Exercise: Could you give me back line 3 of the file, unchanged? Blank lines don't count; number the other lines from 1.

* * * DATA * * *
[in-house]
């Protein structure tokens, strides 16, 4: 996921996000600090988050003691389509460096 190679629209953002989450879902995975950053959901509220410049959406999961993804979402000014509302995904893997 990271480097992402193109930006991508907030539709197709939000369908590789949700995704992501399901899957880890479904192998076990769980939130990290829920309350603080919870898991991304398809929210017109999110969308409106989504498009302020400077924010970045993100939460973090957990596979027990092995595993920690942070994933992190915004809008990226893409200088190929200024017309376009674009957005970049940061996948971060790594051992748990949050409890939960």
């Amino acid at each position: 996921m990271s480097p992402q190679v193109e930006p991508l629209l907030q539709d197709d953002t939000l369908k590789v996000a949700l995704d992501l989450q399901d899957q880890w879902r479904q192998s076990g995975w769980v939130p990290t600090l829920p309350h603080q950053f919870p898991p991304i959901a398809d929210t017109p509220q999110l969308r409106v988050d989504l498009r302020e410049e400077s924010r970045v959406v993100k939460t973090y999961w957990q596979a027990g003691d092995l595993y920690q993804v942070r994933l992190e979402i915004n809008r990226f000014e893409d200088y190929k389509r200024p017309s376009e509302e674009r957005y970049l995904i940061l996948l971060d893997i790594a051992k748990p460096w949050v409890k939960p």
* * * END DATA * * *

């Amino acid at each position: 996921m990271s480097p992402q190679v193109e930006p991508l629209l907030q539709d197709d953002t939000l369908k590789v996000a949700l995704d992501l989450q399901d899957q880890w879902r479904q192998s076990g995975w769980v939130p990290t600090l829920p309350h603080q950053f919870p898991p991304i959901a398809d929210t017109p509220q999110l969308r409106v988050d989504l498009r302020e410049e400077s924010r970045v959406v993100k939460t973090y999961w957990q596979a027990g003691d092995l595993y920690q993804v942070r994933l992190e979402i915004n809008r990226f000014e893409d200088y190929k389509r200024p017309s376009e509302e674009r957005y970049l995904i940061l996948l971060d893997i790594a051992k748990p460096w949050v409890k939960p």